Radio Program

Our regular Science and the SeaTM radio program presents marine science topics in an engaging two-minute story format. Our script writers gather ideas for the radio program from the University of Texas Marine Science Institute's researchers and from our very popular college class, Introduction to Oceanography, which we teach to hundreds of non-science majors at The University of Texas at Austin every year. Our radio programs are distributed at to commercial and public radio stations across the country.

December 29, 2007

Although it’s best known from Hollywood movies, with tense submarine crews listening to the “pings” from enemy ships, sonar is an important tool for exploring the oceans. Over the last few decades, marine scientists have used it to map the ocean floor.

“Sonar” is short for Sound Navigation and Ranging. A device sends out a pulse of sound, and a detector picks up its reflection from solid objects below it. The military uses sonar to detect submarines, and archaeologists use it to find shipwrecks and sunken cities.

December 22, 2007

All of the paddling, stroking, and squirting that propel creatures through the oceans may act like a blender, churning water between the surface and deeper layers. That could help bring nutrients to the surface, sustaining the ocean food chain.

A couple of studies released last year support the idea.

December 15, 2007

It’s been 35 years since people last walked on the Moon. Astronauts Gene Cernan and Jack Schmitt wrapped up the Apollo program in December of 1972. In all, a dozen men left their footprints in the lunar soil -- and there are plans for new missions in about a decade.

It’s been a good bit longer since anyone saw the bottom of the deepest part of the ocean -- the Challenger Deep, in the Mariana Trench of the eastern Pacific. And there are no plans to send anyone back anytime soon.

December 8, 2007

A great “river” flows through the eastern Gulf of Mexico -- the Loop Current. It sometimes pinches off to form eddies as big as Louisiana. These spinning pockets of warm water can provide the energy to boost a hurricane from a relatively minor storm to a monster in just hours inside the Gulf.

The Loop Current develops as warm water flows into the Gulf through the Straits of Yucatan -- the gap between Cuba and the Yucatan. The current curls around Cuba and continues through the Straits of Florida into the Atlantic, forming the warm current known as the Gulf Stream.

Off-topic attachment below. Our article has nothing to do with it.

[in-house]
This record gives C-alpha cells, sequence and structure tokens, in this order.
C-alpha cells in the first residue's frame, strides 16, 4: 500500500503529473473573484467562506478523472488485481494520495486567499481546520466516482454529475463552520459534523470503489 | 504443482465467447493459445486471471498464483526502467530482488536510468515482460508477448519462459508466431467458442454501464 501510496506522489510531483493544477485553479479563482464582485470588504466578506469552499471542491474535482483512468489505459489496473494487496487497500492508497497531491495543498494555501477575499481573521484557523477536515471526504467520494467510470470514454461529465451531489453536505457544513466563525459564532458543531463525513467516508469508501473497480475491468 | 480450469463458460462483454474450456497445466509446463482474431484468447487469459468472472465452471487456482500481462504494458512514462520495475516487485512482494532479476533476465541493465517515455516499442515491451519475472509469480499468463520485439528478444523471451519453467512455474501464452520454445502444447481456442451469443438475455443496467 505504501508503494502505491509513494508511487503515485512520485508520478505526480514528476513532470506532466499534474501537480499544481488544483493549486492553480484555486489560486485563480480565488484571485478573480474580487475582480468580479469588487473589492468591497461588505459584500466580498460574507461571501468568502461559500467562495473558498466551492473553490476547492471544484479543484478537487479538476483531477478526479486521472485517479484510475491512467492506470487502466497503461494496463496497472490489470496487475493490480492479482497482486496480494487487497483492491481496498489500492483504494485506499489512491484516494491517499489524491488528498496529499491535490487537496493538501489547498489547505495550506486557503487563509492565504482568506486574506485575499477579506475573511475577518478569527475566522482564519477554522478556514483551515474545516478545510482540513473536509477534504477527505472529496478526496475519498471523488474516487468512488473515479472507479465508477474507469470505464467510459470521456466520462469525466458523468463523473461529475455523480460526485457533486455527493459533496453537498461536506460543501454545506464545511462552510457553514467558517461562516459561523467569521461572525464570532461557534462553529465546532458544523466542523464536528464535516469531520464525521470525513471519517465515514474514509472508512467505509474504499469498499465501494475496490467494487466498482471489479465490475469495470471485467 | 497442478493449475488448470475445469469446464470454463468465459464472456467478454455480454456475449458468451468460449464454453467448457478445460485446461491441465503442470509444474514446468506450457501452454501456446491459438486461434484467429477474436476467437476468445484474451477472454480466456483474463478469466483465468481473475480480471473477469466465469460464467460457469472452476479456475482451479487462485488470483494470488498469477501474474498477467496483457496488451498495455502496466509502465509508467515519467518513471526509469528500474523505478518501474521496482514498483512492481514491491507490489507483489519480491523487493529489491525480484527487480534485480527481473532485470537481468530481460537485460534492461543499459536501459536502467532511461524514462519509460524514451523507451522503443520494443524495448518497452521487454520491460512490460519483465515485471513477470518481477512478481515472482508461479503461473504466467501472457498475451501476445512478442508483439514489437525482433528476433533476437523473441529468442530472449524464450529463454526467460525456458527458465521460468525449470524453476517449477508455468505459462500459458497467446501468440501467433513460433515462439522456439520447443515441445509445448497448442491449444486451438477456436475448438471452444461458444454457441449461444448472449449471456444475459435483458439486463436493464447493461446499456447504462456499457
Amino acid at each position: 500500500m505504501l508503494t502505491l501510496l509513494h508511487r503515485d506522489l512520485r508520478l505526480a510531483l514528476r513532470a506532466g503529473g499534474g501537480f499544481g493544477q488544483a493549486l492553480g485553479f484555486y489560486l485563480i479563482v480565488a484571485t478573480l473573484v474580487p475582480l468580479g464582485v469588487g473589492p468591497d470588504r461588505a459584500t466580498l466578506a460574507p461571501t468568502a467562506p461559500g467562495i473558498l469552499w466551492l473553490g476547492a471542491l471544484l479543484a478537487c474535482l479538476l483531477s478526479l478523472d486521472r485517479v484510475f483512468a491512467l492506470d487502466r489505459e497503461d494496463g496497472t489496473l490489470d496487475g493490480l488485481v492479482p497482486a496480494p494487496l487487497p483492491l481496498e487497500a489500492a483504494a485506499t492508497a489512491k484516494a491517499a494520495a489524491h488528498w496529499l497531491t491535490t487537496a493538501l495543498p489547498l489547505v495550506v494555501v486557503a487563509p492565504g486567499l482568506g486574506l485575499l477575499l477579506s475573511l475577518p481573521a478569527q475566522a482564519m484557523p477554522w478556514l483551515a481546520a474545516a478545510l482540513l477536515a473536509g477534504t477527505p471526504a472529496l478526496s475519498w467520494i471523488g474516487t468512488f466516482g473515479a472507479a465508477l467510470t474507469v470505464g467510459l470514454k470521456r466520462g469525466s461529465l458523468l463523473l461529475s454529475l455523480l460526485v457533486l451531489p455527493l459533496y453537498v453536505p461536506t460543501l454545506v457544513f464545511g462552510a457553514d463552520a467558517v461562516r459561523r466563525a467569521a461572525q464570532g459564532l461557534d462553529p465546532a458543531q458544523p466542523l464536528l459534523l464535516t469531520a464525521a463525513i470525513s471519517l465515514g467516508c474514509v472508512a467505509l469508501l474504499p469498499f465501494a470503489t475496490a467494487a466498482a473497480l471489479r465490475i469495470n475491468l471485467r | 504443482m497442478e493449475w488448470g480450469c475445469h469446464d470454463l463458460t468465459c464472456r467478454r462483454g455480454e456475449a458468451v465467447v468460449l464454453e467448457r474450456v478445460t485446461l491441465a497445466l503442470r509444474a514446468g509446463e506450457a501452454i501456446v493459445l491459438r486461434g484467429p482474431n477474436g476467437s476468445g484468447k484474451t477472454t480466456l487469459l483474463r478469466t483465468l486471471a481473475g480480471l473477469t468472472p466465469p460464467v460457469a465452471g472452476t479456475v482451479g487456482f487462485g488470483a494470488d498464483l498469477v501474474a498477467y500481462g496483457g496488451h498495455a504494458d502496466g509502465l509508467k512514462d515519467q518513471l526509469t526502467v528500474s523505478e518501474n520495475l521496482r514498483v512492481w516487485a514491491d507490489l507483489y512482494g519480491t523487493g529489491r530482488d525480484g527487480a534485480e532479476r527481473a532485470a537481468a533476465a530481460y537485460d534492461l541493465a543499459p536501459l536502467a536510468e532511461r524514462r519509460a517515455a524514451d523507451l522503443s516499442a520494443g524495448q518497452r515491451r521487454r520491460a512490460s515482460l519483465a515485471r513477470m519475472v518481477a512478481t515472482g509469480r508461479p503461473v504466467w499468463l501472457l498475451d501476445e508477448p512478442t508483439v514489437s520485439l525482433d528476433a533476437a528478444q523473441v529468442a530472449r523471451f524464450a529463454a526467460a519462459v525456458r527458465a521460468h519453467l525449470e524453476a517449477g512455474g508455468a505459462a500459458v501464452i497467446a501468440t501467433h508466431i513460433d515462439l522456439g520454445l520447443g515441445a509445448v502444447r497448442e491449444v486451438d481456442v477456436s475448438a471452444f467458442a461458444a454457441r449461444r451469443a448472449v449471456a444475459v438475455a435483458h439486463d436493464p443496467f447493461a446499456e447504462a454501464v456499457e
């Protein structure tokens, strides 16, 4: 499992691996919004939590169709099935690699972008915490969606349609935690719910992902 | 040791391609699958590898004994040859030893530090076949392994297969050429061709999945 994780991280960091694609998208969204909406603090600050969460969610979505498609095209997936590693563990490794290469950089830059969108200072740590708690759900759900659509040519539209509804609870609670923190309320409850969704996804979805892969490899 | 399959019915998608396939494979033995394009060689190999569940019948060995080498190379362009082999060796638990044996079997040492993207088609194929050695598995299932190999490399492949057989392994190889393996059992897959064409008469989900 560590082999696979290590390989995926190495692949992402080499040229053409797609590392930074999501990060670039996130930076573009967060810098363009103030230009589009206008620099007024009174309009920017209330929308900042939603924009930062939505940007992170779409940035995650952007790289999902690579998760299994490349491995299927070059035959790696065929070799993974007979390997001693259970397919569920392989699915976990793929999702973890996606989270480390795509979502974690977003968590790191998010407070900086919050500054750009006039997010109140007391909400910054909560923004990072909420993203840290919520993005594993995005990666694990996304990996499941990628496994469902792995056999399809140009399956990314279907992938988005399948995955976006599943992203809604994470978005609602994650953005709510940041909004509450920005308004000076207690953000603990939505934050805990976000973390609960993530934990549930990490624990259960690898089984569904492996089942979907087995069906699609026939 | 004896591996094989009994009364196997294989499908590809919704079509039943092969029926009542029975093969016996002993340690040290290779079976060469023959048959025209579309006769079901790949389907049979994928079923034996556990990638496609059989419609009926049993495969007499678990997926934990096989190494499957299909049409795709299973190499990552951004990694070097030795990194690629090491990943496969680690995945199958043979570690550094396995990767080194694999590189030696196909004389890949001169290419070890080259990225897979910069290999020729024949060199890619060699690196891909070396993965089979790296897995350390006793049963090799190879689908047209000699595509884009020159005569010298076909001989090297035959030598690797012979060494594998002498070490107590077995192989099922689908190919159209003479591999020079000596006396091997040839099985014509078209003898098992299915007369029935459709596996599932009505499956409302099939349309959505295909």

December 1, 2007

The bulkiest animal on the planet is the blue whale. But it may not be the longest. That distinction may go to one of the most ethereal of all animals -- a jellyfish. The tentacles of one species can stretch almost half the length of a football field.

November 24, 2007

When Ferdinand Magellan sailed into a great new ocean west of the Americas, it was so tranquil that he named it the Pacific -- a name that means calm and peaceful.

But the rim of the Pacific is anything but peaceful. It’s known as the “Ring of Fire,” and it’s one of the most geologically active zones on the planet. It’s best known for the volcanoes that dot the landscape from New Zealand to Alaska to the tip of South America. But it’s also responsible for arcs of volcanic islands, and for the deepest chasms in the oceans.

November 17, 2007

Marine scientists explore the sea in many ways. They drop instruments over the sides of boats, watch with orbiting satellites, and scoot around below the surface for a few hours at a time inside small submarines. But there’s only one place where they can hang out below the surface for long periods: an underwater lab known as Aquarius.

November 10, 2007

At the bottom of almost any ocean, you’ll find an assortment of creatures with small disk-like bodies and five gangly arms: brittle stars. They’re described as among the most “cosmopolitan” creatures in the sea, because they’re found around the world -- from the Arctic and Antarctic to the tropics.

November 3, 2007

In the early 1800s, much of the economy of the infant United States depended on the sea -- fishing, whaling, and international trade. Yet sailing into American harbors could be tricky, because there were few good charts of hidden reefs and other obstructions -- or even of the coastline itself. So in 1807, Congress created a new agency -- the Survey of the Coast -- to map the entire coastline.

October 27, 2007

One of the world’s longest mountain ranges twists it way down the center of the Atlantic Ocean -- the Mid-Atlantic Ridge. Its peaks can tower up to two miles high, and they’re separated by steep-sided canyons. The ridge marks the boundary between oceanic plates, where hot rock is pushing up from far below the ocean floor to make new crust.